Despite the early misgivings, the Admiralty seemed happy with their newest ship. It was an aesthetically pleasing design looking modern and clean compared to previous classes and despite being heavier than had been intended the powerful propulsion system afforded the vessel a high degree of manoeuvrability. Some of the more practical naval officers still recognised the class’ shortcomings however and when the Falklands War broke out in 1982 these officers were naturally concerned. Seven of the eight ships of the class were made available for the conflict with HMS Amazon away in the Persian Gulf at the time.

TYPE 21 6

The Type 21s formed part of the 4th Frigate Squadron and were initially tasked with escort duties for the taskforce’s larger ships such as the carriers, supply ships and the troopships. HMS Arrow had the distinction of being the first British warship to fire on the Argentinians when it bombarded defensive positions around Port Stanley. Then the vessel became the first British warship to be attacked in the war when she was straffed by an Argentinian fighter aircraft that fortunately lacked any ground attack weapons. When the Type 42 destroyer HMS Sheffield was hit by an Exocet missile on May 4th it was Arrow that lead the rescue effort taking off 225 of her crew. The ship would also undertake firefighting efforts for HMS Plymouth later in the war.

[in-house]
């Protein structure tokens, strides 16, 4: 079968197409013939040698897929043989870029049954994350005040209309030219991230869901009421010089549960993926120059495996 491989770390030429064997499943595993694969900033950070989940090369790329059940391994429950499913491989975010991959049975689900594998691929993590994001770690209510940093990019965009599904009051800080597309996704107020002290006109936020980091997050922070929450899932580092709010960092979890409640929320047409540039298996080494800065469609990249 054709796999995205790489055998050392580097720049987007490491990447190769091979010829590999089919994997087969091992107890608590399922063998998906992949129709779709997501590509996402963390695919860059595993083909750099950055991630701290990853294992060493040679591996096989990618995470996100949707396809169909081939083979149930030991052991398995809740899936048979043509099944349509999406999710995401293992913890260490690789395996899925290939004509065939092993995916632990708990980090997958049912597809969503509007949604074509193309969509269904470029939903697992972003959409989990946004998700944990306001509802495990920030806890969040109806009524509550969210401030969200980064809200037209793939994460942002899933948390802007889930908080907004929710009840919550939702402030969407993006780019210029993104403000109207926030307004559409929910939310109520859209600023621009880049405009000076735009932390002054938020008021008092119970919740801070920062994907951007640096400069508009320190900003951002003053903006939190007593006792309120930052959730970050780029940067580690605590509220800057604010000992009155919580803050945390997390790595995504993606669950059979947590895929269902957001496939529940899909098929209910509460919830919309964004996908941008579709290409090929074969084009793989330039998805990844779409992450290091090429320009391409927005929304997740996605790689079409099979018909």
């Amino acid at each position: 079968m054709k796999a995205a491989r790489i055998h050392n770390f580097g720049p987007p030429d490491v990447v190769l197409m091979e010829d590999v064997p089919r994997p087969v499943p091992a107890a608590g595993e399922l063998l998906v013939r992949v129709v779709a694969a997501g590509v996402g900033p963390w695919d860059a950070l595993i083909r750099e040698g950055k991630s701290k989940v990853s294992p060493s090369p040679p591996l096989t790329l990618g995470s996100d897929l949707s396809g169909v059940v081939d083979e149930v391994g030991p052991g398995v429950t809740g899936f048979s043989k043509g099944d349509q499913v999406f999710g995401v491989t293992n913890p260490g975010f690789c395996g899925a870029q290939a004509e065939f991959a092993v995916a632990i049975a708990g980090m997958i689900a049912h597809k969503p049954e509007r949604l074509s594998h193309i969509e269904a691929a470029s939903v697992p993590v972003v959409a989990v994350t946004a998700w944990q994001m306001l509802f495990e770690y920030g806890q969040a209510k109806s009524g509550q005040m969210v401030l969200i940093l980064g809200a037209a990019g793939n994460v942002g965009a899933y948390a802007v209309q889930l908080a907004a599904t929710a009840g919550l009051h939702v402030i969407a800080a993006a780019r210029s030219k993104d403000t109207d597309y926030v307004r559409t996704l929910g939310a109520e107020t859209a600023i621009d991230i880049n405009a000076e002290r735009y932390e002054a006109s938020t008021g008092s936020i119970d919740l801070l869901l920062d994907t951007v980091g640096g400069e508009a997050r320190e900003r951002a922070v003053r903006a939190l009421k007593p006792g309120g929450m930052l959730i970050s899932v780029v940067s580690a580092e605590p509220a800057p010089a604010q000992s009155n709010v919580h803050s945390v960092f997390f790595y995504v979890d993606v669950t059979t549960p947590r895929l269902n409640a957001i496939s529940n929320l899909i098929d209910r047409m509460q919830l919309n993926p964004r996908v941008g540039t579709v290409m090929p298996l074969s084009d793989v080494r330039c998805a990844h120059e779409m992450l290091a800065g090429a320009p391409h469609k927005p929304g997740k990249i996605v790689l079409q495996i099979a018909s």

On the 10th May 1982, HMS Arrow continued to distinguish herself in combat when along with her sister ship HMS Alacrity she took part in a dramatic chapter of the war when both entered Falkland Sound under the cover of darkness to establish whether the Argentinians had mined the area. Just how they were supposed to detect the mines remains a topic of intense debate with the most cynical arguing that the Royal Navy viewed these ships as expendable compared to a Type 22 or Type 42 destroyer and so if they hit one it wouldn’t be such a loss in the grand scheme of things. The ships passed through the sound without encountering any mines but in the early hours of the following morning the frigates encountered the Argentine supply vessel ARA Isla de los Estados attempting to run supplies to the Argentine garrison. The rules of engagement permitted the frigates to attack and HMS Alacrity fired fifteen 4.5inch rounds from her DP gun which ignited the huge amounts of fuel and ammunition onboard. The resulting explosion destroyed the vessel killing 22 of the 24 crew in the only surface-to-surface combat of the war. That wouldn’t be the end of it however. As the two vessels completed their mission and turned back towards the taskforce they were spotted by the Argentine submarine ARA San Luis. The submarine fired on the two ships but both torpedoes failed to find their targets as a result of successful countermeasures employed by Arrow. Mechanical problems prevented the San Luis from attacking again and the submarine slipped away.